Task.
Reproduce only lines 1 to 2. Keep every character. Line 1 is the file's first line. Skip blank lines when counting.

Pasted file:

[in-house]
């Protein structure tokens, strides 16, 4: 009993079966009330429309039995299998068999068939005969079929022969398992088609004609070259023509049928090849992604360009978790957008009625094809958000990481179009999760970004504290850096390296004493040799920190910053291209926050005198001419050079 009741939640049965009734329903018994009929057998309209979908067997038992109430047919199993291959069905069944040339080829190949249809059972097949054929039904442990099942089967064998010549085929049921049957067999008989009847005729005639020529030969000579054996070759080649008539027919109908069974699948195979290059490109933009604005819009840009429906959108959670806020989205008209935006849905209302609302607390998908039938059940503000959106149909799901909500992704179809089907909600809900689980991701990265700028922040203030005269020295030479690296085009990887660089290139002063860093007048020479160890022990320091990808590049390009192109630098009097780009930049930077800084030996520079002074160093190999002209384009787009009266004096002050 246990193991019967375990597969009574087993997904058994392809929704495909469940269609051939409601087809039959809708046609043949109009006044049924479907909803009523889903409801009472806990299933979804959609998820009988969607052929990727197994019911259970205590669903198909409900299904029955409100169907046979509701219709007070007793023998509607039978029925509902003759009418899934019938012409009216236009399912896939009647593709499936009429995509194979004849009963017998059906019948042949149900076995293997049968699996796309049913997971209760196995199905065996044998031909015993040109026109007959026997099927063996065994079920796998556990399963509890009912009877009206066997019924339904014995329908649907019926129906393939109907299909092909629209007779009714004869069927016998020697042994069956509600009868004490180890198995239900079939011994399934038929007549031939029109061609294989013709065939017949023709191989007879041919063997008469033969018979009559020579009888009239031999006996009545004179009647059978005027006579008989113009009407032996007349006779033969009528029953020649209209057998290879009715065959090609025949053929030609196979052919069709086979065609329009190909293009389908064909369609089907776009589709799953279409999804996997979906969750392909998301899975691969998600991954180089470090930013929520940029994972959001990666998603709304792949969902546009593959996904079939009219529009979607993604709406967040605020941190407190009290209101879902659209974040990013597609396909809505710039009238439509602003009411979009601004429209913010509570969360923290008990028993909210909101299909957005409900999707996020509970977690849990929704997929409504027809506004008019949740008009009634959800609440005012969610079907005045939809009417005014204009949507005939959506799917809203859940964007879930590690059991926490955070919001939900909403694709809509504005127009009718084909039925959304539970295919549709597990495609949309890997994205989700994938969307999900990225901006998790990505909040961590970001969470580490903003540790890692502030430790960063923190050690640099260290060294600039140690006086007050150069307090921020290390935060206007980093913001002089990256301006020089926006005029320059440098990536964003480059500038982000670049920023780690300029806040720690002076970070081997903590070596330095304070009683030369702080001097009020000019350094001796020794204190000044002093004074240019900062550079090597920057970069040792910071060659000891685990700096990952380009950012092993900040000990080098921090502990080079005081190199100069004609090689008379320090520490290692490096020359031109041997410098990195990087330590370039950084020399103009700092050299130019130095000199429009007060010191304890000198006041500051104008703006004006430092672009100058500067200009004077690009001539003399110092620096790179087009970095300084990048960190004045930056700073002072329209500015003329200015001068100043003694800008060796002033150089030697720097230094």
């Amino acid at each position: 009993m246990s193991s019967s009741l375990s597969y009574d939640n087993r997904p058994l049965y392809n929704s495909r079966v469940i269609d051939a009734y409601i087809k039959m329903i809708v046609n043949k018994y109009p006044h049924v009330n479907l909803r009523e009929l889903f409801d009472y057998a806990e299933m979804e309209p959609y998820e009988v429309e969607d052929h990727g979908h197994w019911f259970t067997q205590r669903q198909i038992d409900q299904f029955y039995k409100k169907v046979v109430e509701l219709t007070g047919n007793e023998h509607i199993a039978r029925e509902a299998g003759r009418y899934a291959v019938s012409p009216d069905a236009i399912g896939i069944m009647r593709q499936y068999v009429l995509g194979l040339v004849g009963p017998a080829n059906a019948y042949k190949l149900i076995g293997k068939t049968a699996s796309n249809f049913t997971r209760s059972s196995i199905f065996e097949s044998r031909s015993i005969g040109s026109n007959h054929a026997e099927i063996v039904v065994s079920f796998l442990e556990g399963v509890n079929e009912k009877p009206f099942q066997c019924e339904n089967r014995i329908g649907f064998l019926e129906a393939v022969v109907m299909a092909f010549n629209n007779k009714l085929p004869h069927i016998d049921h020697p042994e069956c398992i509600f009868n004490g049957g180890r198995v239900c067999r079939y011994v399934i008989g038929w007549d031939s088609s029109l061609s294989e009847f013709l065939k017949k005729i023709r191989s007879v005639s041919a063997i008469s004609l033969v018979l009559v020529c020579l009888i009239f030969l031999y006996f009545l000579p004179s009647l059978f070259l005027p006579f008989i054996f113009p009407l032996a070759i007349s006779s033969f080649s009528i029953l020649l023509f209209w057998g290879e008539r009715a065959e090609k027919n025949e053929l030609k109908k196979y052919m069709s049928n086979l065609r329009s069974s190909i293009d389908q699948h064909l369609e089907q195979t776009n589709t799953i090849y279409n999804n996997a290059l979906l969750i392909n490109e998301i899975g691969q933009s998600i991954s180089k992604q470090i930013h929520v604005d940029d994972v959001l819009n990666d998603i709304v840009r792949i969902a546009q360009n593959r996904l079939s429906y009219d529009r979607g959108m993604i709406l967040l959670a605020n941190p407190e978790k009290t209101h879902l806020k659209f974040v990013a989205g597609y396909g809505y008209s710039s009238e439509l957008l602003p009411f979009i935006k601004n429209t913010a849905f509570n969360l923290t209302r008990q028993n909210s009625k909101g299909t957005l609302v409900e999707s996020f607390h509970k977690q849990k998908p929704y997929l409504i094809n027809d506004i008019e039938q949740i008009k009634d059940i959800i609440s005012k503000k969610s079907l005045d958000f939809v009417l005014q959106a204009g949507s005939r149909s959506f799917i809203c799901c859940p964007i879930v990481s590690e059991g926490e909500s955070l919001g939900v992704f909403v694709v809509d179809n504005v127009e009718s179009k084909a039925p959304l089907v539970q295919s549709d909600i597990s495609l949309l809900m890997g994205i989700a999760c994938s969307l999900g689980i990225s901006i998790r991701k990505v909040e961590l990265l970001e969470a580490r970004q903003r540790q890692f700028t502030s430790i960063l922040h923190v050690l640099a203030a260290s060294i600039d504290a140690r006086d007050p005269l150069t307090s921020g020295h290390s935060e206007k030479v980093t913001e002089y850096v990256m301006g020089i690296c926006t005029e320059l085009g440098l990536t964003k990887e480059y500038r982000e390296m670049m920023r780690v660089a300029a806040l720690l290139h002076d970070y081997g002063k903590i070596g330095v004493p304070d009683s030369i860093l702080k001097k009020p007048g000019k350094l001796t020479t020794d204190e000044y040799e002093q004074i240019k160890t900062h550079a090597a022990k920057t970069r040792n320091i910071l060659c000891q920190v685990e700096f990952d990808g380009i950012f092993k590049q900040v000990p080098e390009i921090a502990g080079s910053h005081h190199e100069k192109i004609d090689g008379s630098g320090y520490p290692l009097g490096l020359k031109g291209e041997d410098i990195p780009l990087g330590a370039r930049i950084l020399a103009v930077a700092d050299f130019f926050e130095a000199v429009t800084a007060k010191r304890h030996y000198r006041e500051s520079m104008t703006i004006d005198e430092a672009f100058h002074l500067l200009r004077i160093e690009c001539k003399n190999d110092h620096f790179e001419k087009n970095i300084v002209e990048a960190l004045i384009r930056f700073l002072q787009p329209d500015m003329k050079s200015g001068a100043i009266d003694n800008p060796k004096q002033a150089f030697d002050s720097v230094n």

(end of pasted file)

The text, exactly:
[in-house]
């Protein structure tokens, strides 16, 4: 009993079966009330429309039995299998068999068939005969079929022969398992088609004609070259023509049928090849992604360009978790957008009625094809958000990481179009999760970004504290850096390296004493040799920190910053291209926050005198001419050079 009741939640049965009734329903018994009929057998309209979908067997038992109430047919199993291959069905069944040339080829190949249809059972097949054929039904442990099942089967064998010549085929049921049957067999008989009847005729005639020529030969000579054996070759080649008539027919109908069974699948195979290059490109933009604005819009840009429906959108959670806020989205008209935006849905209302609302607390998908039938059940503000959106149909799901909500992704179809089907909600809900689980991701990265700028922040203030005269020295030479690296085009990887660089290139002063860093007048020479160890022990320091990808590049390009192109630098009097780009930049930077800084030996520079002074160093190999002209384009787009009266004096002050 246990193991019967375990597969009574087993997904058994392809929704495909469940269609051939409601087809039959809708046609043949109009006044049924479907909803009523889903409801009472806990299933979804959609998820009988969607052929990727197994019911259970205590669903198909409900299904029955409100169907046979509701219709007070007793023998509607039978029925509902003759009418899934019938012409009216236009399912896939009647593709499936009429995509194979004849009963017998059906019948042949149900076995293997049968699996796309049913997971209760196995199905065996044998031909015993040109026109007959026997099927063996065994079920796998556990399963509890009912009877009206066997019924339904014995329908649907019926129906393939109907299909092909629209007779009714004869069927016998020697042994069956509600009868004490180890198995239900079939011994399934038929007549031939029109061609294989013709065939017949023709191989007879041919063997008469033969018979009559020579009888009239031999006996009545004179009647059978005027006579008989113009009407032996007349006779033969009528029953020649209209057998290879009715065959090609025949053929030609196979052919069709086979065609329009190909293009389908064909369609089907776009589709799953279409999804996997979906969750392909998301899975691969998600991954180089470090930013929520940029994972959001990666998603709304792949969902546009593959996904079939009219529009979607993604709406967040605020941190407190009290209101879902659209974040990013597609396909809505710039009238439509602003009411979009601004429209913010509570969360923290008990028993909210909101299909957005409900999707996020509970977690849990929704997929409504027809506004008019949740008009009634959800609440005012969610079907005045939809009417005014204009949507005939959506799917809203859940964007879930590690059991926490955070919001939900909403694709809509504005127009009718084909039925959304539970295919549709597990495609949309890997994205989700994938969307999900990225901006998790990505909040961590970001969470580490903003540790890692502030430790960063923190050690640099260290060294600039140690006086007050150069307090921020290390935060206007980093913001002089990256301006020089926006005029320059440098990536964003480059500038982000670049920023780690300029806040720690002076970070081997903590070596330095304070009683030369702080001097009020000019350094001796020794204190000044002093004074240019900062550079090597920057970069040792910071060659000891685990700096990952380009950012092993900040000990080098921090502990080079005081190199100069004609090689008379320090520490290692490096020359031109041997410098990195990087330590370039950084020399103009700092050299130019130095000199429009007060010191304890000198006041500051104008703006004006430092672009100058500067200009004077690009001539003399110092620096790179087009970095300084990048960190004045930056700073002072329209500015003329200015001068100043003694800008060796002033150089030697720097230094």